The Man with the Golden Typewriter
succeeds in showing an Ian Fleming much different from the one who narrates Bond. To his professional contacts and friends he was amusing and generous. To his fans he was the ideal author to receive a letter from: courteous, amusing and appreciative. Even as his health started to fail he kept up a breezy manner to amuse anyone who concerned about him. His style has the flair of his 007 novels. But the letters add a warm, conversational tone. The Fleming in these letters embodies the ideal qualities of the British gentleman.
Editor Fergus Fleming (Ian’s nephew) is a celebrated non-fiction author in his own right. He has tracked down a diverse range of letters and even obscure Sunday Times pieces. He arranges these with care. He also adds relevant biographical information and summaries of the Bond novels . This adds important context to the letters which are for the most part organized chronologically.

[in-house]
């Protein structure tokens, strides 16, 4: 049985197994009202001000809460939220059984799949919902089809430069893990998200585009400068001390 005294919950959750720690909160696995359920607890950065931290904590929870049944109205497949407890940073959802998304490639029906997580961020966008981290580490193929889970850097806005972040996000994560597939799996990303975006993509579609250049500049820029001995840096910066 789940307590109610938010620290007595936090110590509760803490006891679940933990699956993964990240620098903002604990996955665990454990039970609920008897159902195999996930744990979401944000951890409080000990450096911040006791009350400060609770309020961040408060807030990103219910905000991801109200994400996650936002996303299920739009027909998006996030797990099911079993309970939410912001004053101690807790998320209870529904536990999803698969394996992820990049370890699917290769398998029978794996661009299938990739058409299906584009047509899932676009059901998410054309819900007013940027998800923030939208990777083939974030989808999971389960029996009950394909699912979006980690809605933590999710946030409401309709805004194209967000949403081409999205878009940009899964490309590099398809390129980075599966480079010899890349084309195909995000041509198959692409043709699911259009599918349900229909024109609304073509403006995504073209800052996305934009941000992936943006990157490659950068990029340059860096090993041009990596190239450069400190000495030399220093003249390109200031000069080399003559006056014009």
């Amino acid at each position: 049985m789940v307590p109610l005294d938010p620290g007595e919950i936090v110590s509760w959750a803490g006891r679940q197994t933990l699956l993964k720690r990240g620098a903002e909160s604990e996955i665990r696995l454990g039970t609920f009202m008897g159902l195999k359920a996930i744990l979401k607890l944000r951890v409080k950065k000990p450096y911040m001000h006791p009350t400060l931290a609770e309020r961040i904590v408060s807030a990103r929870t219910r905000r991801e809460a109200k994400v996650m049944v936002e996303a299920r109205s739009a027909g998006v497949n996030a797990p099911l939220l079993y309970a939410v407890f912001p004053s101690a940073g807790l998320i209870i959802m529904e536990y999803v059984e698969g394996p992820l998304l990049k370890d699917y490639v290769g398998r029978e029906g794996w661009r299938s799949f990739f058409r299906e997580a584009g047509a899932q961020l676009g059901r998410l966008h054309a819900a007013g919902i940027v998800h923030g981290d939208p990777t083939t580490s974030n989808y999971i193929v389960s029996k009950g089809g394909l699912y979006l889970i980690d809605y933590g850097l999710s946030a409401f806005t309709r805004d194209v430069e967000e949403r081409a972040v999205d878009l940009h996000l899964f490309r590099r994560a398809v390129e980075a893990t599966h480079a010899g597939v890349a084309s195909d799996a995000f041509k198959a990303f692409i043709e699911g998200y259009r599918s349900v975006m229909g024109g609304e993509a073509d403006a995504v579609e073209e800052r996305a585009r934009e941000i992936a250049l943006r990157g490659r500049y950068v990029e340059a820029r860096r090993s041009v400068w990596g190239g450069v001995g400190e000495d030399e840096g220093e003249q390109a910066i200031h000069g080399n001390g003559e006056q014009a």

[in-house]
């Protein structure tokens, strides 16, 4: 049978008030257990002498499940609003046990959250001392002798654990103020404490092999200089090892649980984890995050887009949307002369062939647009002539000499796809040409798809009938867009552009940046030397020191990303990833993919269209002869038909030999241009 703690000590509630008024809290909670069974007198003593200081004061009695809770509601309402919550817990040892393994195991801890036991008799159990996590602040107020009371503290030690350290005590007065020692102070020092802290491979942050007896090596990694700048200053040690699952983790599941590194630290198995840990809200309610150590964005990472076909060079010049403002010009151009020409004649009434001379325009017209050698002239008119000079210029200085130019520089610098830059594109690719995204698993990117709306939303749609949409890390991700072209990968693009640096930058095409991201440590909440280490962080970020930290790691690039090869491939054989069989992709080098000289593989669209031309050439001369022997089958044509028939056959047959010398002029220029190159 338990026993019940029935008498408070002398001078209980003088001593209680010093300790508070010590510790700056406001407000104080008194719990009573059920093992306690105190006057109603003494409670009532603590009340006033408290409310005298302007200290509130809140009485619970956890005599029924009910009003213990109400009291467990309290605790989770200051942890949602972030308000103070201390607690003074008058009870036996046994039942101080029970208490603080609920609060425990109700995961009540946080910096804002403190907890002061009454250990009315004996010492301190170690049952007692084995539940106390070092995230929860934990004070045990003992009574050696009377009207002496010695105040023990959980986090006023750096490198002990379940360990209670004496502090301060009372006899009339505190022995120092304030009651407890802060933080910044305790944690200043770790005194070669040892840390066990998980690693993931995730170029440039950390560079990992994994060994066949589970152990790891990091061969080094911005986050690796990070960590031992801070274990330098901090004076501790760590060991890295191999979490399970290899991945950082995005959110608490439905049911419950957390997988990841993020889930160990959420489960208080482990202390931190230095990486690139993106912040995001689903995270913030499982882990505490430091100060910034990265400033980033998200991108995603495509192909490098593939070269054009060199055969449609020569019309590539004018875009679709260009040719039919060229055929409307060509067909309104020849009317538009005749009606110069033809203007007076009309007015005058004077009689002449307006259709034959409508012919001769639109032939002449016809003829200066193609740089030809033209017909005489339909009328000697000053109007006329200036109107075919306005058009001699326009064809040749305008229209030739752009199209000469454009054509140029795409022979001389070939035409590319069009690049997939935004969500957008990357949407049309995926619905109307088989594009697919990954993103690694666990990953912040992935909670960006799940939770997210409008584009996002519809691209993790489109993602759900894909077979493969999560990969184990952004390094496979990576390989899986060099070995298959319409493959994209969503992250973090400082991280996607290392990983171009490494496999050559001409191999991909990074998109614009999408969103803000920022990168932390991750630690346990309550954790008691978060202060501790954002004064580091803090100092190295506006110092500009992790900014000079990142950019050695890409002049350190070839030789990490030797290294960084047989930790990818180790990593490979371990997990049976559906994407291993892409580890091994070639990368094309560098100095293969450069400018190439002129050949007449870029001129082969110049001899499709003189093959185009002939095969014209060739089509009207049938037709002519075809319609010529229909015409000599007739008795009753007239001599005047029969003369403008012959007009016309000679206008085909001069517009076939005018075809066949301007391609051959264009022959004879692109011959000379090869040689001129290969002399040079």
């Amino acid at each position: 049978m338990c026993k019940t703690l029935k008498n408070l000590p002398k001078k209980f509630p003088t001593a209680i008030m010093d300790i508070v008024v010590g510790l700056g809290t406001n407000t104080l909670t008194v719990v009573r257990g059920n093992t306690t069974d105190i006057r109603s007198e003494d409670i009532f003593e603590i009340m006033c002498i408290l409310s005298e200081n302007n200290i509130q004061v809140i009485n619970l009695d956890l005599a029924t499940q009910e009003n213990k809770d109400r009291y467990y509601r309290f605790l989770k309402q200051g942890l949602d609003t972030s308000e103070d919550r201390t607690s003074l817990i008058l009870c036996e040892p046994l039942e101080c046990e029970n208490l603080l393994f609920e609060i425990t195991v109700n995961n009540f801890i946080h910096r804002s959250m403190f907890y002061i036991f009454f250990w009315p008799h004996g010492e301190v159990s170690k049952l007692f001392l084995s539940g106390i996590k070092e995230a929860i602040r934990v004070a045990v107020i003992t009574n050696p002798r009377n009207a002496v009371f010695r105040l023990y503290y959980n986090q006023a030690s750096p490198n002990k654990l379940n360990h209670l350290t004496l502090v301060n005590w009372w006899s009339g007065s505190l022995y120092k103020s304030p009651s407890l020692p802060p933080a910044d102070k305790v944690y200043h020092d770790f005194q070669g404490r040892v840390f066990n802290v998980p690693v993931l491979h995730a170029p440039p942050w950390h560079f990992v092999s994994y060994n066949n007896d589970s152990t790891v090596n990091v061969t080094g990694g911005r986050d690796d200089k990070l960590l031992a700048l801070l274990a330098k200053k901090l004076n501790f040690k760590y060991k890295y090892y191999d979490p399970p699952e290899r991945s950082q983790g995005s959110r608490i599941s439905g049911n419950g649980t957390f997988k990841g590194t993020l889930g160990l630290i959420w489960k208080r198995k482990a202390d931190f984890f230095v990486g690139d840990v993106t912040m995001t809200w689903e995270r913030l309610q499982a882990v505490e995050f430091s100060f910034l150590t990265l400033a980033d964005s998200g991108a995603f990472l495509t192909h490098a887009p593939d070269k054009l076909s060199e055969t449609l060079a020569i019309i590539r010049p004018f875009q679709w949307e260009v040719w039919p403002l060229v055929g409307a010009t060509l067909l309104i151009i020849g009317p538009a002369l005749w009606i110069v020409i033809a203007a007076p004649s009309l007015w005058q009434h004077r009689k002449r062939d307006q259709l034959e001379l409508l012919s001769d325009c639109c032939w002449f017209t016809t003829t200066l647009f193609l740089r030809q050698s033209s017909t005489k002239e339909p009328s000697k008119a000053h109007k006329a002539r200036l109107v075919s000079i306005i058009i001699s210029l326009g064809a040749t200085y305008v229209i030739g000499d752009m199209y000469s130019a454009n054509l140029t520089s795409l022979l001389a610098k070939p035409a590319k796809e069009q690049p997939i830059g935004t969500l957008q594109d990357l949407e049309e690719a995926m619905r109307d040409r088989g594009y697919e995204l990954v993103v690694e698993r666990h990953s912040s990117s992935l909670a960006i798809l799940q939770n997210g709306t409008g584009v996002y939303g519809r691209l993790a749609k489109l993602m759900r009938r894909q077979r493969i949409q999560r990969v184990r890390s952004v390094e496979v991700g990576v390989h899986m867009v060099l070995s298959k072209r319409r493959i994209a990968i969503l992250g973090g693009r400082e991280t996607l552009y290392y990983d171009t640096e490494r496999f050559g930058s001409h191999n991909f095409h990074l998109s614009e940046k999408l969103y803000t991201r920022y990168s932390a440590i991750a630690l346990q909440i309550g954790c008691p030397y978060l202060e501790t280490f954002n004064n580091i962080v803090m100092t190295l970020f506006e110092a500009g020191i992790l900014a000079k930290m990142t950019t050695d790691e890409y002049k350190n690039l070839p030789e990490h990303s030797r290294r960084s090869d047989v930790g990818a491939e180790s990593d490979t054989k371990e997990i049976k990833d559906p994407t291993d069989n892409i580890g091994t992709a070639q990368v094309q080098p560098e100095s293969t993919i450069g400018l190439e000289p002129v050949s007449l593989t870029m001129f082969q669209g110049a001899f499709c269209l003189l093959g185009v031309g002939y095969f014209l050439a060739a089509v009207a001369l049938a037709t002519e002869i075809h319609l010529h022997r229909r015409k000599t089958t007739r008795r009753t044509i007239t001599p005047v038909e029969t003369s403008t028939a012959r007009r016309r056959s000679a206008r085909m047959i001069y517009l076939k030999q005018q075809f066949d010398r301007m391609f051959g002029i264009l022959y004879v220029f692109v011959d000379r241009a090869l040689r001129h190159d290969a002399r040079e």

Each batch corresponding to the evolution and reception of a different Bond book. Maybe ordering all the letters by date would have made more sense? But Fergus’s order is easier for the lay reader to digest. The are a few exceptions to the novel-based groupings. These are chapters devoted to Fleming’s correspondence with
- Ernie Cuneo,
- Major Boothroyd,
- Raymond Chandler, and
- Yale Librarian Herman Liebert.
You get the impression that Fleming was a nice chap. Especially in his correspondence back to members of the public who have written to him. His replies always show courtesy and warmth.
In short, this is a book that is far more interesting and entertaining than you might have thought; you don’t have to be a Bond nut to enjoy it. The underlying story is sad: as Fleming’s health failed, his marriage disintegrated and the quality of the books dipped. But for much of the book we are revelling in Fleming’s success
So, all in all worth reading. Or even better get the audio book and listen to the excellent narration.